Using a very sharp knife, cut each roll into 8 bite-sized pieces & arrange 1" apart on baking sheet. Bake for 25-30 minutes, or until golden brown & sausage is cooked through.
Stuffed Potato Skins
Microwave potatoes, uncovered, on high for 14-17 minutes or until tender but firm, turning once. Let stand for 5 minutes. Cut each potato in half lengthwise. Scoop out pulp, leaving a 1/4" shell ( pulp can be used elsewhere).
Combine oil & hot pepper sauce; brush over potato shells. Cut each potato shell in half lengthwise again. Place on baking sheets coated with baking spray. Sprinkle with the tomato, bacon, onion & cheese. Bake at 450 F. for 12-14 minutes or until heated through & cheese is melted. Serve with sour cream.
A day when ‘love is in the air’ — roses to be purchased, chocolates and valentine cards to be shared and dining over that special, very intimate supper meal. If only our world would focus more on this emotion all year around instead of just for one day. As I get older, the idea of cherishing each day and the people you care about the most has become so important.
Today is also important to me as it is now one year since I started publishing my blog. With the help of my husband Brion, we have posted 85 blog articles. These stories and recipes are being shared on Facebook and pinterest as well as our website. I have enjoyed the wonderful feedback I’m getting from many different countries as well as friends and family here at home. Thanks to all of you who have followed my blog and I hope you will continue to find it interesting.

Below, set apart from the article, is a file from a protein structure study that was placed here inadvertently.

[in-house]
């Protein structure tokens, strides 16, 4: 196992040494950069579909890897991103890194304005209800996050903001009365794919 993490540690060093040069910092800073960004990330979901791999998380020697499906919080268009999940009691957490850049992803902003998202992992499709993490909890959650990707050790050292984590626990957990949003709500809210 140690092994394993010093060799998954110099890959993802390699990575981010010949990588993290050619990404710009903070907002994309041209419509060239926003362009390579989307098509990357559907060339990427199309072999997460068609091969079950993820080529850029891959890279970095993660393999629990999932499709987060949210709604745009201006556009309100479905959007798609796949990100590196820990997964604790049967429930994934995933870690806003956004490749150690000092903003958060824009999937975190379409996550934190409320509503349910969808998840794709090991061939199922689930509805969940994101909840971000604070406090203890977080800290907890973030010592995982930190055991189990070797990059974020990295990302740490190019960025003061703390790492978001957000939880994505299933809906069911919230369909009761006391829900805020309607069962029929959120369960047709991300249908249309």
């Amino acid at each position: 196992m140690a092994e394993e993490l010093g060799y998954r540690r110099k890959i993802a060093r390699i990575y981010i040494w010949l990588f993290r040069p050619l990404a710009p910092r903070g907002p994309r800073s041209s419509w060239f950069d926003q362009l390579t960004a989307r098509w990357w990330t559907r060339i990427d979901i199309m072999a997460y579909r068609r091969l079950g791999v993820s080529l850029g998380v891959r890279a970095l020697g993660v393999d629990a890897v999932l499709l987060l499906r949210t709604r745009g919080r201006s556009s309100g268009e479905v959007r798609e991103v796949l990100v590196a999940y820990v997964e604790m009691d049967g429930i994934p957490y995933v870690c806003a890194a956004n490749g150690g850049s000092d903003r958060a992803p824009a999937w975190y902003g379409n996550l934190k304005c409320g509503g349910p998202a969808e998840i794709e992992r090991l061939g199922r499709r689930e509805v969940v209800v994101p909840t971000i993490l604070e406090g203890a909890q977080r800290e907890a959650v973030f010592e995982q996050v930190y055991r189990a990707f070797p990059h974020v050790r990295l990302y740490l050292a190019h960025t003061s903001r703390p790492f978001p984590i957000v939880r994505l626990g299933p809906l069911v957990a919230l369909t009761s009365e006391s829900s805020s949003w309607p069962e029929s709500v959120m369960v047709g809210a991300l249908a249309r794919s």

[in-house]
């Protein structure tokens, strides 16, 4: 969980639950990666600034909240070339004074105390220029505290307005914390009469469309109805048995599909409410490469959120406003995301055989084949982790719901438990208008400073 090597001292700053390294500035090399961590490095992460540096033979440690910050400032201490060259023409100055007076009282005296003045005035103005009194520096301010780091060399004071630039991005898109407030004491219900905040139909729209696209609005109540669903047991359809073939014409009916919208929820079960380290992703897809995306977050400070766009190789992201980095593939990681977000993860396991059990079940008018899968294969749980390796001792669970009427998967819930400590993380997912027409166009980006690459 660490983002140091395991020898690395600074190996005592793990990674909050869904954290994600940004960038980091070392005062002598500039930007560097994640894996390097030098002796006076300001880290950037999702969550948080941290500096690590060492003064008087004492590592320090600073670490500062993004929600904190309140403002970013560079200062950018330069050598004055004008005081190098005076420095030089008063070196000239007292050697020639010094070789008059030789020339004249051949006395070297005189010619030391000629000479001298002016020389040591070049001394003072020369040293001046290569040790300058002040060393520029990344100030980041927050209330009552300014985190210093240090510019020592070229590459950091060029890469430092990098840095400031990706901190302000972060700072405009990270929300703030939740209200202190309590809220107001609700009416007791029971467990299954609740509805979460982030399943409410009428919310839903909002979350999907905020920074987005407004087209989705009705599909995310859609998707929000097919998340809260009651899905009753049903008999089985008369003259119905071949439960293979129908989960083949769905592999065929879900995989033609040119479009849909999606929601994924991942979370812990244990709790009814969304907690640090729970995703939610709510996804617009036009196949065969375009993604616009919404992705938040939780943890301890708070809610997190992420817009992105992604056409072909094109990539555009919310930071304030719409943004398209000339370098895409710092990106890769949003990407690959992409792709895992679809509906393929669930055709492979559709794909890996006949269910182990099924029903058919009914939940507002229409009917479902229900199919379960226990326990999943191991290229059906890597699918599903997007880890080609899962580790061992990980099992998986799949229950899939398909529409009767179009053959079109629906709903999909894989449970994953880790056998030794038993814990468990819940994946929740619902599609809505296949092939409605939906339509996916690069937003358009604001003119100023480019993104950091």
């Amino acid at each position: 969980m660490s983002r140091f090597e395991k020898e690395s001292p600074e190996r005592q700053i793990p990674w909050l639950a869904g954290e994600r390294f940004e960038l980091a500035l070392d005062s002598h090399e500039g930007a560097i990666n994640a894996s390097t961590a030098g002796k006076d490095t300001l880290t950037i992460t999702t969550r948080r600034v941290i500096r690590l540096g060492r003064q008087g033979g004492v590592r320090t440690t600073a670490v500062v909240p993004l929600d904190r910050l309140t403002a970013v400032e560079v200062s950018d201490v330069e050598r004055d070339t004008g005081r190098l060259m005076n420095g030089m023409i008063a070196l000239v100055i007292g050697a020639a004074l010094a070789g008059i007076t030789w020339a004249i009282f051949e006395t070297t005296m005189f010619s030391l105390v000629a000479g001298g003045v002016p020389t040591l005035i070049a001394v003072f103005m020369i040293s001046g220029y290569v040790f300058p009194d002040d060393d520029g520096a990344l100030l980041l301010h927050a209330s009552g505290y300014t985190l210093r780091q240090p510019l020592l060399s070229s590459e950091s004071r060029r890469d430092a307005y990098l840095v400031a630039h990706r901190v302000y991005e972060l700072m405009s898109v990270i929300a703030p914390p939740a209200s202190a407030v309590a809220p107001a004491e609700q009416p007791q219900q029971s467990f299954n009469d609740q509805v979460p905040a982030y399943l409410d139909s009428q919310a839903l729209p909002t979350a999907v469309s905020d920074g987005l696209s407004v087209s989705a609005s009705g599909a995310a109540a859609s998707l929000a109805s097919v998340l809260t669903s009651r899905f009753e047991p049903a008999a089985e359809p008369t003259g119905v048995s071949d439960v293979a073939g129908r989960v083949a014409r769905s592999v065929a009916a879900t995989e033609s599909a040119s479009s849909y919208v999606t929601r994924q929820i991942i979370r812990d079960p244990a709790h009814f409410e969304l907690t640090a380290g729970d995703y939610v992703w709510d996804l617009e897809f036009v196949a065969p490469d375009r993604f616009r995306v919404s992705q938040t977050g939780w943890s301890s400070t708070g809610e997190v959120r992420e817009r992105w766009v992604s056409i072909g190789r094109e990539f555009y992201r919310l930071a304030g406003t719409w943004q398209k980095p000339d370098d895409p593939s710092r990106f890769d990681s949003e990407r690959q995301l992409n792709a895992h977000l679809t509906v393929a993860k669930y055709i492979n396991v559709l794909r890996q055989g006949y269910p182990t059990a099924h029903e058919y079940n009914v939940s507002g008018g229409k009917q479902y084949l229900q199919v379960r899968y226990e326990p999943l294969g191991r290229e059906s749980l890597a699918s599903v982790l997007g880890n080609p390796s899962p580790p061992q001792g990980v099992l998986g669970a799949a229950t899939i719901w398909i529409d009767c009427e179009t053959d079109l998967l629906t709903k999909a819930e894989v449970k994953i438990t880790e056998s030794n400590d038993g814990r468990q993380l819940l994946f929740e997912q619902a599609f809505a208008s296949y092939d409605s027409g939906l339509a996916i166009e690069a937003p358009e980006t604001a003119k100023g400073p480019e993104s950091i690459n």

Brion and I share a love of seafood so my Valentine supper is Mushroom Stuffed Shrimp. This meal lends itself to being an appetizer as well as a main course dish. Not a lot of fuss and muss, just a nice little elegant meal for the two of you to enjoy.
Peel & de-vein shrimp, leaving tails on. Butterfly each shrimp along the outside curve. In a small bowl, whisk together soy sauce, honey, water, ginger & garlic powder. Add raw shrimp & marinate for at least 30 minutes.
In a small bowl, dissolve bouillon in hot water. Stir in remaining stuffing ingredients. When marinated, remove shrimp from marinate & open shrimp flat & place with tails up in a buttered 9 x 13-inch baking pan. Spoon about 1 teaspoon of stuffing onto each shrimp.